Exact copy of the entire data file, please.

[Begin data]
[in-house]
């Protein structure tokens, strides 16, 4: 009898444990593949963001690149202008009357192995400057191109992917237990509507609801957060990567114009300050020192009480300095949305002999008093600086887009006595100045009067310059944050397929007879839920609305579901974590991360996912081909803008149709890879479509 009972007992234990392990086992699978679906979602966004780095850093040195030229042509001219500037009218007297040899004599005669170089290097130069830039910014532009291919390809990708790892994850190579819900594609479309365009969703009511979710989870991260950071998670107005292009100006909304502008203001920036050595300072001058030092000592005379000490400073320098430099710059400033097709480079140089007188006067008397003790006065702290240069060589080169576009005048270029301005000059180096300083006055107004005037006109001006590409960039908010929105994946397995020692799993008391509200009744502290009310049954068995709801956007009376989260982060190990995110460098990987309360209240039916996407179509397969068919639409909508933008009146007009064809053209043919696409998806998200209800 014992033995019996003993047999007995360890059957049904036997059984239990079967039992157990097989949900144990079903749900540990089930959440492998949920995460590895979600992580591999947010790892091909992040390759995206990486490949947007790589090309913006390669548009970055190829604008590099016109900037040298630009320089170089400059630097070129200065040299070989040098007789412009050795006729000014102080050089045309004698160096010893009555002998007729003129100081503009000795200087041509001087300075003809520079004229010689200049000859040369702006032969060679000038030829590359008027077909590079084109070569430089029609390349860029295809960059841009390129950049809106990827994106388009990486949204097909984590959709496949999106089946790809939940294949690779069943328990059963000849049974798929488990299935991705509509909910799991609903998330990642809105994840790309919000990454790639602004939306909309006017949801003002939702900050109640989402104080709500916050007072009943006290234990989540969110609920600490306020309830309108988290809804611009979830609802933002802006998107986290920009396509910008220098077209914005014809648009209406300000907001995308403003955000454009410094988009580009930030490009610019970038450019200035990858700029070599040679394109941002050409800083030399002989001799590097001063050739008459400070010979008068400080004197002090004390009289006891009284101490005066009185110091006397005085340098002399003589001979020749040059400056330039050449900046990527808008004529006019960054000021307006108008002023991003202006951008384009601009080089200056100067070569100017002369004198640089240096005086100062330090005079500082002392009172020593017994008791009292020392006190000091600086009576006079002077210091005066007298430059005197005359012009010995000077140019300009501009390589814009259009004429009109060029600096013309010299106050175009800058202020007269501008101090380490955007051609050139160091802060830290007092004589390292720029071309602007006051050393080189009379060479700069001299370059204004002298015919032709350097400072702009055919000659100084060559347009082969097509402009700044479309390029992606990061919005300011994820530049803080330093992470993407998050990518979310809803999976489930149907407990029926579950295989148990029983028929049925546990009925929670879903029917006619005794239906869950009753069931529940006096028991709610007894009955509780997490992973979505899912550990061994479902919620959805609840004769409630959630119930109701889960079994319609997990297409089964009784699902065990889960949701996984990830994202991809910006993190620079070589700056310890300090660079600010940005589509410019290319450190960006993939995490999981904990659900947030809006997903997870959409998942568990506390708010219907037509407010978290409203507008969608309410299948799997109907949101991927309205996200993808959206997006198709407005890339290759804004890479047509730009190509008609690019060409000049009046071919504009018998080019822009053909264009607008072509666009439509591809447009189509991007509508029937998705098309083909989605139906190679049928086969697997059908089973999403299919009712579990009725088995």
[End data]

[in-house]
């Protein structure tokens, strides 16, 4: 009898444990593949963001690149202008009357192995400057191109992917237990509507609801957060990567114009300050020192009480300095949305002999008093600086887009006595100045009067310059944050397929007879839920609305579901974590991360996912081909803008149709890879479509 009972007992234990392990086992699978679906979602966004780095850093040195030229042509001219500037009218007297040899004599005669170089290097130069830039910014532009291919390809990708790892994850190579819900594609479309365009969703009511979710989870991260950071998670107005292009100006909304502008203001920036050595300072001058030092000592005379000490400073320098430099710059400033097709480079140089007188006067008397003790006065702290240069060589080169576009005048270029301005000059180096300083006055107004005037006109001006590409960039908010929105994946397995020692799993008391509200009744502290009310049954068995709801956007009376989260982060190990995110460098990987309360209240039916996407179509397969068919639409909508933008009146007009064809053209043919696409998806998200209800 014992033995019996003993047999007995360890059957049904036997059984239990079967039992157990097989949900144990079903749900540990089930959440492998949920995460590895979600992580591999947010790892091909992040390759995206990486490949947007790589090309913006390669548009970055190829604008590099016109900037040298630009320089170089400059630097070129200065040299070989040098007789412009050795006729000014102080050089045309004698160096010893009555002998007729003129100081503009000795200087041509001087300075003809520079004229010689200049000859040369702006032969060679000038030829590359008027077909590079084109070569430089029609390349860029295809960059841009390129950049809106990827994106388009990486949204097909984590959709496949999106089946790809939940294949690779069943328990059963000849049974798929488990299935991705509509909910799991609903998330990642809105994840790309919000990454790639602004939306909309006017949801003002939702900050109640989402104080709500916050007072009943006290234990989540969110609920600490306020309830309108988290809804611009979830609802933002802006998107986290920009396509910008220098077209914005014809648009209406300000907001995308403003955000454009410094988009580009930030490009610019970038450019200035990858700029070599040679394109941002050409800083030399002989001799590097001063050739008459400070010979008068400080004197002090004390009289006891009284101490005066009185110091006397005085340098002399003589001979020749040059400056330039050449900046990527808008004529006019960054000021307006108008002023991003202006951008384009601009080089200056100067070569100017002369004198640089240096005086100062330090005079500082002392009172020593017994008791009292020392006190000091600086009576006079002077210091005066007298430059005197005359012009010995000077140019300009501009390589814009259009004429009109060029600096013309010299106050175009800058202020007269501008101090380490955007051609050139160091802060830290007092004589390292720029071309602007006051050393080189009379060479700069001299370059204004002298015919032709350097400072702009055919000659100084060559347009082969097509402009700044479309390029992606990061919005300011994820530049803080330093992470993407998050990518979310809803999976489930149907407990029926579950295989148990029983028929049925546990009925929670879903029917006619005794239906869950009753069931529940006096028991709610007894009955509780997490992973979505899912550990061994479902919620959805609840004769409630959630119930109701889960079994319609997990297409089964009784699902065990889960949701996984990830994202991809910006993190620079070589700056310890300090660079600010940005589509410019290319450190960006993939995490999981904990659900947030809006997903997870959409998942568990506390708010219907037509407010978290409203507008969608309410299948799997109907949101991927309205996200993808959206997006198709407005890339290759804004890479047509730009190509008609690019060409000049009046071919504009018998080019822009053909264009607008072509666009439509591809447009189509991007509508029937998705098309083909989605139906190679049928086969697997059908089973999403299919009712579990009725088995």